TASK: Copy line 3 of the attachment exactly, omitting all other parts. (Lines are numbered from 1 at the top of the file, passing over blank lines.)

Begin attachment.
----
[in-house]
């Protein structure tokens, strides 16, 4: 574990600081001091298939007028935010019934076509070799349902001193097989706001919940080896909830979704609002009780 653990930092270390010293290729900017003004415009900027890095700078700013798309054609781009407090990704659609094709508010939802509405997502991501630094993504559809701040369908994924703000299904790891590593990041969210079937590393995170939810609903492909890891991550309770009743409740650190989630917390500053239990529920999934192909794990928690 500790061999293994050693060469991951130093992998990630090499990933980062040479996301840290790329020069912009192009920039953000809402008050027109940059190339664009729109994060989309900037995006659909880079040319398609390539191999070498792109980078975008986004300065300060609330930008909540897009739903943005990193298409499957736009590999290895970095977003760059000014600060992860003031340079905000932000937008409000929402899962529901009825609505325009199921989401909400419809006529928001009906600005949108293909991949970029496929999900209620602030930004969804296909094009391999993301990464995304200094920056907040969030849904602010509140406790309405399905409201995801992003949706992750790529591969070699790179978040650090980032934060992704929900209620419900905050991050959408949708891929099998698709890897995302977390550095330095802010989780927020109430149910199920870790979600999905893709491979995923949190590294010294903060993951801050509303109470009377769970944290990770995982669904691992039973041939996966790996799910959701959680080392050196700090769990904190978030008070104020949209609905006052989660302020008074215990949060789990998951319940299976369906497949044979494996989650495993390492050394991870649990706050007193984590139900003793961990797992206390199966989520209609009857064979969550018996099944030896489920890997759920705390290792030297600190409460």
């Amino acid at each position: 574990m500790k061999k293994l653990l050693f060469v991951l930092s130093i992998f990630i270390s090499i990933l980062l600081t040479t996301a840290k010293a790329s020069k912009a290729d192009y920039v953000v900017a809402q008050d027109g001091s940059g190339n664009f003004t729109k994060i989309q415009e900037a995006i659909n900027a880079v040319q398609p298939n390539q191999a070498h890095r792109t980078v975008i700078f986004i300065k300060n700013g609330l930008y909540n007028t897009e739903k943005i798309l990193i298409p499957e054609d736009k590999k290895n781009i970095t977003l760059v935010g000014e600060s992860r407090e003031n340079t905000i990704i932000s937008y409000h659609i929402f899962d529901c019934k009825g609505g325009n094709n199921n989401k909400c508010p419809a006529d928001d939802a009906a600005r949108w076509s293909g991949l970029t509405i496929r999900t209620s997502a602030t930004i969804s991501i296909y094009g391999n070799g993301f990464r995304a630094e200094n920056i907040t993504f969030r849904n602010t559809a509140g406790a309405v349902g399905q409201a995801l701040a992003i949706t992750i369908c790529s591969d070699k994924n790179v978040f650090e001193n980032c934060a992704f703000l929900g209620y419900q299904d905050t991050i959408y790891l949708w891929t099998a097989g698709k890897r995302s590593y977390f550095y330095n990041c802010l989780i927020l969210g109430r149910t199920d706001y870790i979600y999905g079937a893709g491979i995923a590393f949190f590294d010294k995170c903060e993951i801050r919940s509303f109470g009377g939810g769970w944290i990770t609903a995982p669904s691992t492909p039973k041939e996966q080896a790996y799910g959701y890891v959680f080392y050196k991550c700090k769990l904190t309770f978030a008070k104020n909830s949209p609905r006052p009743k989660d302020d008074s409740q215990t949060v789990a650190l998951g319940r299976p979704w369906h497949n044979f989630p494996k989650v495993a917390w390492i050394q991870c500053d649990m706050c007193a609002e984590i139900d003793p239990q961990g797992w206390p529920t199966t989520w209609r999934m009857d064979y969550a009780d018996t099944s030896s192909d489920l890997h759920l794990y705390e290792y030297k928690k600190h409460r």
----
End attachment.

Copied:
């Amino acid at each position: 574990m500790k061999k293994l653990l050693f060469v991951l930092s130093i992998f990630i270390s090499i990933l980062l600081t040479t996301a840290k010293a790329s020069k912009a290729d192009y920039v953000v900017a809402q008050d027109g001091s940059g190339n664009f003004t729109k994060i989309q415009e900037a995006i659909n900027a880079v040319q398609p298939n390539q191999a070498h890095r792109t980078v975008i700078f986004i300065k300060n700013g609330l930008y909540n007028t897009e739903k943005i798309l990193i298409p499957e054609d736009k590999k290895n781009i970095t977003l760059v935010g000014e600060s992860r407090e003031n340079t905000i990704i932000s937008y409000h659609i929402f899962d529901c019934k009825g609505g325009n094709n199921n989401k909400c508010p419809a006529d928001d939802a009906a600005r949108w076509s293909g991949l970029t509405i496929r999900t209620s997502a602030t930004i969804s991501i296909y094009g391999n070799g993301f990464r995304a630094e200094n920056i907040t993504f969030r849904n602010t559809a509140g406790a309405v349902g399905q409201a995801l701040a992003i949706t992750i369908c790529s591969d070699k994924n790179v978040f650090e001193n980032c934060a992704f703000l929900g209620y419900q299904d905050t991050i959408y790891l949708w891929t099998a097989g698709k890897r995302s590593y977390f550095y330095n990041c802010l989780i927020l969210g109430r149910t199920d706001y870790i979600y999905g079937a893709g491979i995923a590393f949190f590294d010294k995170c903060e993951i801050r919940s509303f109470g009377g939810g769970w944290i990770t609903a995982p669904s691992t492909p039973k041939e996966q080896a790996y799910g959701y890891v959680f080392y050196k991550c700090k769990l904190t309770f978030a008070k104020n909830s949209p609905r006052p009743k989660d302020d008074s409740q215990t949060v789990a650190l998951g319940r299976p979704w369906h497949n044979f989630p494996k989650v495993a917390w390492i050394q991870c500053d649990m706050c007193a609002e984590i139900d003793p239990q961990g797992w206390p529920t199966t989520w209609r999934m009857d064979y969550a009780d018996t099944s030896s192909d489920l890997h759920l794990y705390e290792y030297k928690k600190h409460r």